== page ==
Tackle and Tactics
"Fish of a lifetime."
I was just looking through some old articles when I found the following piece. It was written several years ago by my son Richard after his first ever visit to Tobago. As far as I know it was never published but in view of the fact that all my tropical fishing including my recent trip to Belize has stemmed from the incentive provided by this account – I thought that you might like it.
The boat drifted slowly along fifty yards from the glistening white sand of the beach. The sun was blazing down from a cloudless sky and the clear blue waters of the Caribbean sparkled around our hull. Behind the beach coconut palms waved in the light breeze and one or two people limed. Paradise! But I was too preoccupied to look.
The line screamed off against the firmly set clutch of my Shimano 6010 for what seemed like the fiftieth time. It had only been quarter-of-an-hour since the fish took my free-lined, pinfish, live bait but still we hadn’t seen it. We peered over the gunnel of the little fishing boat but even in the clear water we could see no sign of the fish - shades of Ernest Hemingway! My right forearm was already beginning to ache with the sheer effort of supporting the 13 foot, telescopic, spinning rod I had bought for the trip to Tobago. I was suddenly roused from my trance.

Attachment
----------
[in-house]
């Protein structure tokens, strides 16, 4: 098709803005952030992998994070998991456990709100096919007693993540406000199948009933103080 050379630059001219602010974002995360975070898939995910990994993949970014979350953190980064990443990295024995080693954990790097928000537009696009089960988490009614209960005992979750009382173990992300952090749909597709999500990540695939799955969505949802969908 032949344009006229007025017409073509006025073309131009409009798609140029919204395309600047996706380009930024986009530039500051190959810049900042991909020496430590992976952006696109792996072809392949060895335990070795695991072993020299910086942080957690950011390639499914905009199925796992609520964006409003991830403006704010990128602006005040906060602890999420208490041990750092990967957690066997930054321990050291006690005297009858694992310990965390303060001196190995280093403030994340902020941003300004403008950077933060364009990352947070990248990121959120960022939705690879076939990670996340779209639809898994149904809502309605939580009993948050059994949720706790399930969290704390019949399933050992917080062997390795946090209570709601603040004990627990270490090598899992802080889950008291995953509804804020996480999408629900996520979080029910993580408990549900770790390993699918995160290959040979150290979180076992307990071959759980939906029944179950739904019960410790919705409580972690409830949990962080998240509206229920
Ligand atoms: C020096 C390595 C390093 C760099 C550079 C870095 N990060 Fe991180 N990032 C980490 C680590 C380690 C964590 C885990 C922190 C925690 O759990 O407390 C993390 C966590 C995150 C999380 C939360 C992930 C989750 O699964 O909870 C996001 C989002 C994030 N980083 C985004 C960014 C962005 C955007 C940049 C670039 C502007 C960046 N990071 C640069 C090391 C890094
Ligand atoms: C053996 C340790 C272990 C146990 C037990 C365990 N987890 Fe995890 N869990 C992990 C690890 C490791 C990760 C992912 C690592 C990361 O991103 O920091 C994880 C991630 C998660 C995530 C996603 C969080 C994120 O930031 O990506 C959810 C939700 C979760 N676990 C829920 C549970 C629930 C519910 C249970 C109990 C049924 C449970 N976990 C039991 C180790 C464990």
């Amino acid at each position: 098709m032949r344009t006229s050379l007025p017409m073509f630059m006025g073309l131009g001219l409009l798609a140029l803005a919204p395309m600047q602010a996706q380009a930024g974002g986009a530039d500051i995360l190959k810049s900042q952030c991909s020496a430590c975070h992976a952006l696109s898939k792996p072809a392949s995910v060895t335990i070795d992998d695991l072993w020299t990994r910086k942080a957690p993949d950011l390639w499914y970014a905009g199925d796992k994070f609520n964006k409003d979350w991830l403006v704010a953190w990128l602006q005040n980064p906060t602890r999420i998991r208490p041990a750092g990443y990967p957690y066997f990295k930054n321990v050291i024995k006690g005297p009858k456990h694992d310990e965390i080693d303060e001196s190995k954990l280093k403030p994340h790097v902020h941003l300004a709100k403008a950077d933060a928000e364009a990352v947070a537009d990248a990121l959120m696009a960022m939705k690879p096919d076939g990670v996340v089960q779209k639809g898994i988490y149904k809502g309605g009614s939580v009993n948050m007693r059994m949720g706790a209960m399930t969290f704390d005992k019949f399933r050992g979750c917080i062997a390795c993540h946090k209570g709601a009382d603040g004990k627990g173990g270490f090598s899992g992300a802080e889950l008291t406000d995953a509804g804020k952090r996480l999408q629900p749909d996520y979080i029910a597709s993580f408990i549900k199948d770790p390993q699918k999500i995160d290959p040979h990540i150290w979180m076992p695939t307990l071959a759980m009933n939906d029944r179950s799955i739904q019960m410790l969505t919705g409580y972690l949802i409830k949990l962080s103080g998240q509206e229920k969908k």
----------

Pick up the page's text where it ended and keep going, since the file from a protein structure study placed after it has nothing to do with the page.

“It’s coming up!” Dave exclaimed
He was right. I could see the angle of the line becoming flatter and flatter as the fish approached the surface. Then, forty yards from the boat, the water erupted as a massive silver shape, with metallic burnished scales that seemed almost the size of saucers, fully five-feet long and two-feet deep, emerged like a fishy Polaris missile. It seemed to hang in the air for minutes with water flying everywhere and the huge, open-mouthed head wagging from side to side. As suddenly as it appeared the great fish crashed back into the sea and I realised that the line had gone ominously slack. Like countless seatrout from the chalk streams of my youth the tarpon had shed the hook 'on the jump'.
“Big Tarpon” said Anaconda, our flamboyantly named fishing guide.
Needless to say I was speechless. I was totally shattered from the sheer excitement of the battle with what had been the first bite of the day. Dave, sitting beside me in the little boat, just kept repeating “Fish of a lifetime, fish of a lifetime…!” as if it was some sort of Buddhist mantra. Later on, he told me I had gone white as a sheet when the fish came off and had even stopped talking for ten minutes. He seemed to think that the extended silence was something of a record for me.